“Sometimes we are brought in to resolve a specific audit problem, and once that has been addressed, we look for opportunities to make the process more efficient and the program more effective,” said Talmadge Seaman, consultant with AOC Solutions. “Data analytics is essential to see the ‘actual transaction story’ that is often hidden from managers and this allows us to go beyond the discrete accounting issue. As a result, managers can implement continuous monitoring and automation solutions that produce quantifiable savings in FTE and budget and substantial and measurable program performance improvements. The return on investment can be considerable and the possibilities are limited only by one’s imagination.”
|Patient:||Federal Agency responsible for processing 25,000 detailed records each year|
|Ailements:||Data review process between two disparate systems requires 30+ staff|
Approximately 100 federal employees are responsible for entering and processing detailed information into two investigative database systems, which are not integrated. The manual process is not only time consuming, but prone to human error. Since information between the two systems cannot be compared, nor analyzed to search for errors, duplicates and exceptions, the review process required more than 30 staff at two review levels to examine up to 25,000 records each year.
Agency auditors reached out to the Audimation Services Solutions Development team to create an automated process, however, security restrictions prevented the use of live data to test the solution.
Using mock data, the Solutions Development team developed a custom IDEAScript, an object-oriented programming language designed to provide additional functions, routines, dialogs and processes for data analytics. The IDEAScript was programmed to import raw data from the information tracking system and compare it to data stored within investigative database system. The script compares data from 74 fields to produce exceptions within minutes.
The IDEAScript eliminated the need to review 100% of all manually entered data and allowed the team to focus only on exceptions. By improving the exception review process, the agency was able to reallocate 3 quality control staff members who were once responsible for second-level reviews and have them focus on more value-add work. Additionally, the need for first line review of the data entry by 25 field personnel was eliminated. More importantly, it significantly increased the accuracy of both systems and allowed the team to quickly identify and correct errors detected.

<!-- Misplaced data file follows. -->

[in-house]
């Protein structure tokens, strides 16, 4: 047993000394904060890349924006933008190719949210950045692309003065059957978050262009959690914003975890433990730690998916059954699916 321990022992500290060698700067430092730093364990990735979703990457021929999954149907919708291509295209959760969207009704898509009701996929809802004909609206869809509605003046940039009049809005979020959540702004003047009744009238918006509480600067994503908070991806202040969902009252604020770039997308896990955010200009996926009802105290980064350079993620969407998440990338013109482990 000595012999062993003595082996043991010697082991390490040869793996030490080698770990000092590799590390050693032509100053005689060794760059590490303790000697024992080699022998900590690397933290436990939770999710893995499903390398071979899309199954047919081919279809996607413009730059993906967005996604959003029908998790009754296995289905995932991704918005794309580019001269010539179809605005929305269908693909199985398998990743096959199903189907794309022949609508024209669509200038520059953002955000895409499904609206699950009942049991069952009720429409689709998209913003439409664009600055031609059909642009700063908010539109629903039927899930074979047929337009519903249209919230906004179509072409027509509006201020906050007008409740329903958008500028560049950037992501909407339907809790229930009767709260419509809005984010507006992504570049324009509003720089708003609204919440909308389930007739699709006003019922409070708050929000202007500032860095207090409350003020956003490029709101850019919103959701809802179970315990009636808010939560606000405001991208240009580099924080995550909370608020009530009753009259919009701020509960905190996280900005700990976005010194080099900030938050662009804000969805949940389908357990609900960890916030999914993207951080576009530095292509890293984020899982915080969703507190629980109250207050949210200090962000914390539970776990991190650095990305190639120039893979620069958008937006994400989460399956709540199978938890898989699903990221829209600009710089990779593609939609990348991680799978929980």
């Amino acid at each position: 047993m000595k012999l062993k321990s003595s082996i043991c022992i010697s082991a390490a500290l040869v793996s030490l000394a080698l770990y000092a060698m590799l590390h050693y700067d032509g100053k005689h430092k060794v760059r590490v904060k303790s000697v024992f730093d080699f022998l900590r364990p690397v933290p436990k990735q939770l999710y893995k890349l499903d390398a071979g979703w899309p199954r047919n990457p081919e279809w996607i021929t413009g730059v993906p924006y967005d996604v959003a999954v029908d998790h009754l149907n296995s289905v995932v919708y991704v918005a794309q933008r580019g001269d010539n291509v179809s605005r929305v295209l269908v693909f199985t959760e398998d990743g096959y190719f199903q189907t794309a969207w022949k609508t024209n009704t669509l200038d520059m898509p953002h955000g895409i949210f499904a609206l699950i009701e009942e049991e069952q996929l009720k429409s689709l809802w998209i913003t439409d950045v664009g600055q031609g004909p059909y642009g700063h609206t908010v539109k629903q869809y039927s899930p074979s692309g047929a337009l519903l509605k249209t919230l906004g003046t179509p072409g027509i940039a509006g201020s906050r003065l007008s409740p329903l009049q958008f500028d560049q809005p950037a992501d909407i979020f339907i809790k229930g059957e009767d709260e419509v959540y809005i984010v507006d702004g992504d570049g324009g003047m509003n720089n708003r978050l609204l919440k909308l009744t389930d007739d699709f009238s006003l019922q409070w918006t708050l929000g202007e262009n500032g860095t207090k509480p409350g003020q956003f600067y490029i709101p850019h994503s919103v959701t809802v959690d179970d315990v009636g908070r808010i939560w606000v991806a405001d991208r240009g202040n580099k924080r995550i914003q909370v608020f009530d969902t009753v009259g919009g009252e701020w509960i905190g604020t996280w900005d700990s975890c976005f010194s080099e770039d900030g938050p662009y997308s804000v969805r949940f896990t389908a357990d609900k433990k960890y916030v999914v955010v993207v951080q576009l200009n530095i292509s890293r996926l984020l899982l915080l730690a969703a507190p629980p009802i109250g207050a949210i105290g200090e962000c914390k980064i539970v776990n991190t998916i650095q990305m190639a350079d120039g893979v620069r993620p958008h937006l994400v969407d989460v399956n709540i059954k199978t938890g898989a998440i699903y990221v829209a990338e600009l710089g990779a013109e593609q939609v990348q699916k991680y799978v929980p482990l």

The agency currently uses IDEA data analytics for reporting, and for the first time, the team was able to pull data out of both systems to search for anomalies. It is imperative that the two disparate systems stay in sync and retain accurate records. Data analytics enabled the agency to easily convert PDFs into analytical documents for analysis, and produce detailed reports to compare data between both systems. With the IDEAScript in place, the team is now focused on improving the asset tracking process from start to finish and will rely on IDEA’s streamlining capabilities to help them accomplish their goals.
“When we were approached about the project, the client had struggled with their current process so long that they didn’t think a solution was even possible,” said Kurt Johnson, manger of Solutions Development with Audimation Services. “We were able to use data analytics in a way that brought the systems together, which saved them hundreds of man hours to focus on the exceptions. We have seen analytics, particularly scripting, improve existing processes and operations – you just have to know where and how to apply it.”
While there is no cure-all for fully integrating disparate systems, data analytics offers some relief in bringing in different types of data into a single hub for analysis and review. Most purpose-build analytics tools accept data from ERP systems, legacy mainframes, Microsoft applications, and even flat and printed files such as PDFs. Analytics also simplifies the creation of scripts to automate repeatable processes to streamline tasks. If there is an ailment in working with big data, or non-integrated systems, data analytics technology might just be the cure.